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Familiar Diversions

I'm a librarian who loves anime, manga, and reading a wide variety of genres.

Currently reading

A Rational Arrangement
Rowyn Ashby
Progress: 13/537 pages
FREE: Locke & Key
Tatiana Maslany, Audible Studios, Joe Hill, Gabriel Rodríguez, Kate Mulgrew, Haley Joel Osment, Full Cast
Progress: 91/806 minutes
The Ginza Ghost: and other stories
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Algis Budrys
To Say Nothing of the Dog: Or How We Found the Bishop's Bird Stump at Last
Connie Willis, Recorded Books LLC, Steven Crossley
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Julie Sondra Decker
The Mystic Marriage
Heather Rose Jones
Progress: 302/426 pages
Ichi-F: A Worker's Graphic Memoir of the Fukushima Nuclear Power Plant
Kazuto Tatsuta
Progress: 448/553 pages
Jennifer Foehner Wells
Progress: 58/367 pages

Attack on Titan: Junior High (manga, vol. 1) by Saki Nakagawa, based on Attack on Titan by Hajime Isayama, translated by William Flanagan

Attack on Titan: Junior High 1 - Saki Nakagawa, Hajime Isayama

In this Attack on Titan parody series, all the Attack on Titan characters are junior high students – including the titans. Eren still hates the titans with his entire being, but his reasons are now ridiculous and viewed by his fellow students as racist. Annie, meanwhile, loathes Eren because his ridiculous reason for hating the titans has now made it impossible for her to openly say what her favorite food is, for fear that she will be mocked.

Eren hears about the Survey Club, a secret club that works to learn the titans' weaknesses, and instantly wants to join. However, since the Survey Club is supposed to be a secret, he still has to join an official club and ends up in the Wall Cleanup Club. On the plus side, at least the Wall Cleanup Club has cool vertical maneuvering gear.

Armin enters the picture when he's forced to attend school in order to give his class a chance of winning special ramen. Later, all the first years battle against the upperclassmen. The losers will be forced to go to the school's folk dance with the titans.

Most of my knowledge of Attack on Titan comes from the anime, since I'm still not very far into the manga. I knew enough to recognize most of the characters and notice the way Nakagawa had tweaked their defining characteristics for this skewed new world. Levi was still obsessed with cleaning (come to think of it, it's kind of odd that he wasn't in the Wall Cleanup Club), Eren was still obsessed with taking out the titans, Armin still preferred to stay out of the way, and Mikasa still propped Eren up with her skills and general scariness. I kind of wish that Nakagawa had either continued the “Eren's obsession with the titans is kind of racist” thread or not included it at all, because it was quickly dropped in favor of the titans legitimately being gross bullies (their favorite thing to do to students they disliked was pick them up and suck on them).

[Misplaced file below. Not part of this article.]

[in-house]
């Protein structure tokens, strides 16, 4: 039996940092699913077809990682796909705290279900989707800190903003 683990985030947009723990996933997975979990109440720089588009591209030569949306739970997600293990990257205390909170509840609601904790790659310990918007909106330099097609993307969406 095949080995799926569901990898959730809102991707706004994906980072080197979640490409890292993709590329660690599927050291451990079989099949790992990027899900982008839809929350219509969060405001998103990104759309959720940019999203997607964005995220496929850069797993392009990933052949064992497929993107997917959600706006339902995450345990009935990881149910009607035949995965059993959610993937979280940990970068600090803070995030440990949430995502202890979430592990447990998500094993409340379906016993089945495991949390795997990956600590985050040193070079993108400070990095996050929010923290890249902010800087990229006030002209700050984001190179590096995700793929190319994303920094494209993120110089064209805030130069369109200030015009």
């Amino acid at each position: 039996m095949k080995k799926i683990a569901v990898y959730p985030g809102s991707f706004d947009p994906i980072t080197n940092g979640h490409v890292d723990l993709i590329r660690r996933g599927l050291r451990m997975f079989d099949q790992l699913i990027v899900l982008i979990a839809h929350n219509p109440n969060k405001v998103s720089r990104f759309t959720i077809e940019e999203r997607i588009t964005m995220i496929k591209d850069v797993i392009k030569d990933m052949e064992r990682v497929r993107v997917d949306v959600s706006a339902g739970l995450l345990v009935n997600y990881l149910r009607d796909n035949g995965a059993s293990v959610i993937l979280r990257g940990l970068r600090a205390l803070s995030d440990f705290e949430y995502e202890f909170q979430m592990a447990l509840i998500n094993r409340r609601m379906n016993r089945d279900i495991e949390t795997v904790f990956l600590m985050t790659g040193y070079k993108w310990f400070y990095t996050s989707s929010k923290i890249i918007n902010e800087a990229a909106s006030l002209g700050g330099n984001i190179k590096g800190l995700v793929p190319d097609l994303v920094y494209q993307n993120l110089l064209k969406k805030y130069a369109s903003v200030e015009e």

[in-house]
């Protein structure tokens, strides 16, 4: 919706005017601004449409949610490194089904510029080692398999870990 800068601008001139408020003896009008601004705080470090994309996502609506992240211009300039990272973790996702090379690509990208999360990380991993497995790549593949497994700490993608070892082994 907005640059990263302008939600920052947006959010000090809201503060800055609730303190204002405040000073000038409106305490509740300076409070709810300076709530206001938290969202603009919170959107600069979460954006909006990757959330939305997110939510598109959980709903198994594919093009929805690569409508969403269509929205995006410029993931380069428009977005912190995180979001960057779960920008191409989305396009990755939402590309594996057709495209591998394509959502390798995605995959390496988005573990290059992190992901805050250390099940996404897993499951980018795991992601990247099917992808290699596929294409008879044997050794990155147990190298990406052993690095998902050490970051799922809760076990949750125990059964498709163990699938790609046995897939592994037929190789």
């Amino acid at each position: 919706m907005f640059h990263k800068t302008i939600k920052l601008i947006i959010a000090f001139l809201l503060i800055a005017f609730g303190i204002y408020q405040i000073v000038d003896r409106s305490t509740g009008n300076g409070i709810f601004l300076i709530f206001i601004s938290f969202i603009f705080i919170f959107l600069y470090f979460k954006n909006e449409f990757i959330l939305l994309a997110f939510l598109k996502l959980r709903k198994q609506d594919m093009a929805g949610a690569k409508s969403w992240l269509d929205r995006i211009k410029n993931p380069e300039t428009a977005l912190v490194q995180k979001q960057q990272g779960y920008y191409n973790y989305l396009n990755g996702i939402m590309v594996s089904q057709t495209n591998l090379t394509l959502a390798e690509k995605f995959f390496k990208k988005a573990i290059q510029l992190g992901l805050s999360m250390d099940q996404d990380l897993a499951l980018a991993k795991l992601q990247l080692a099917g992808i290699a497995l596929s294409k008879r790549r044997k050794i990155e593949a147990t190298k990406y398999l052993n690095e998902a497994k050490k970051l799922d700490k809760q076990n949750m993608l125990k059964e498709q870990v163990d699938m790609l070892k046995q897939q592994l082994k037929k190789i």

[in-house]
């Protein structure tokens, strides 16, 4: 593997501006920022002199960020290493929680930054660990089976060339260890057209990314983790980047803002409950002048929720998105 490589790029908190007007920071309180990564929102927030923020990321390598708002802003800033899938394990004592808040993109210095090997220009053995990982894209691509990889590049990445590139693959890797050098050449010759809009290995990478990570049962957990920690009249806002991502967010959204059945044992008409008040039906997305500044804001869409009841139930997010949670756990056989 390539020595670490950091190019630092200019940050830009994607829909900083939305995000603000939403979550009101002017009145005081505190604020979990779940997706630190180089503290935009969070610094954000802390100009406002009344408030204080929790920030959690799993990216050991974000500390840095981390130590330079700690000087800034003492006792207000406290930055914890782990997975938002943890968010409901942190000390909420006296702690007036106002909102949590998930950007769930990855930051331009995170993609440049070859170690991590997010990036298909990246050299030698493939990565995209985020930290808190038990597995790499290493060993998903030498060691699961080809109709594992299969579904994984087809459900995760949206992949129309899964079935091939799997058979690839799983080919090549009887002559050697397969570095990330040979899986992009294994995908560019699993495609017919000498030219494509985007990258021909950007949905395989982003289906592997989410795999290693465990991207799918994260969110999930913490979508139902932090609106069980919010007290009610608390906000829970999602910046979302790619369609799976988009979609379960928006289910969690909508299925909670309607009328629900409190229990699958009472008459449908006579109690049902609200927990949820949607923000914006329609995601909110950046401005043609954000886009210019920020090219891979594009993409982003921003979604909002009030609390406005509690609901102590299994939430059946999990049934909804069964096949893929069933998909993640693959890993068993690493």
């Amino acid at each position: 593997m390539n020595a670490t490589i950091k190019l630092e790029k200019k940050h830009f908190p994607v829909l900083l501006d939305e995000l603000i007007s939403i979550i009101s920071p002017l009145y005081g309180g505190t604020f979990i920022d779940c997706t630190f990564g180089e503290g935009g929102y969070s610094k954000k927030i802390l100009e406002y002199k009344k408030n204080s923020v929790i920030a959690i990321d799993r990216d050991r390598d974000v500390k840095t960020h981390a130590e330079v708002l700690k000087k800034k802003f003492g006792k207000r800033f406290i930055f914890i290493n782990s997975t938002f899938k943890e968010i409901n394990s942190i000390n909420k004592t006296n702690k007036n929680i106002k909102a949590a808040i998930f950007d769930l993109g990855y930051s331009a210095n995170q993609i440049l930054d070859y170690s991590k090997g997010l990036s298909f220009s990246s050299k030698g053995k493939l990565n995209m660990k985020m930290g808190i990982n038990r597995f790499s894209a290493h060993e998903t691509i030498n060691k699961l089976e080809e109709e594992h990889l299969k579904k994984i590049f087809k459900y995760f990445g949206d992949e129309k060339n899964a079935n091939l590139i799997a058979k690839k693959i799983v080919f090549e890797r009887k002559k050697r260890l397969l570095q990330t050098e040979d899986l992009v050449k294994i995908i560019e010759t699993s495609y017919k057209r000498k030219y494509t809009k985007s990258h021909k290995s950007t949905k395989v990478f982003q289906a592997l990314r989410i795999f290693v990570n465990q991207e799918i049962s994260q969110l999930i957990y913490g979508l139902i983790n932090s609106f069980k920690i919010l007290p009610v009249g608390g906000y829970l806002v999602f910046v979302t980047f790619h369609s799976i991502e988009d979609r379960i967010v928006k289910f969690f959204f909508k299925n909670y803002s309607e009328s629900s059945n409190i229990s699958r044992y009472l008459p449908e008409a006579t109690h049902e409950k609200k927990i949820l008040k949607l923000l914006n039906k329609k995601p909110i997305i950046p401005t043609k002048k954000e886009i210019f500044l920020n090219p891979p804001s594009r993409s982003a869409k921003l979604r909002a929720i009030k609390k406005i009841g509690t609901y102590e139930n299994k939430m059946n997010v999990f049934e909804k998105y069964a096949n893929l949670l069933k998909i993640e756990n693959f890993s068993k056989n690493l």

While I enjoyed seeing how Nakagawa had incorporated details from the original series into this parody series, most of the jokes didn't work for me. Eren's behavior towards the titans earned him a Hitler joke, Sasha went from being “Potato Girl” to “Foodstamp Girl,” the “titans suck people” thing was just gross, and Levi, arguably the best character from the original series, was barely in this volume.

I doubt I'll be continuing with this. Reading a parody series I already feel so-so about that's based on a manga series I'm having trouble working up the willpower to continue isn't really appealing. However, I did at least learn something new from this volume: I hadn't realized that Hange's gender was supposed to be a mystery. I don't think I've gotten that far into the manga, and I assumed Hange's gender based on the character's female voice actor in the anime. The translator's almost gleeful refusal to state Hange's gender or give Hange a gendered title or honorific is an ongoing joke in this parody.


(Original review posted on A Library Girl's Familiar Diversions.)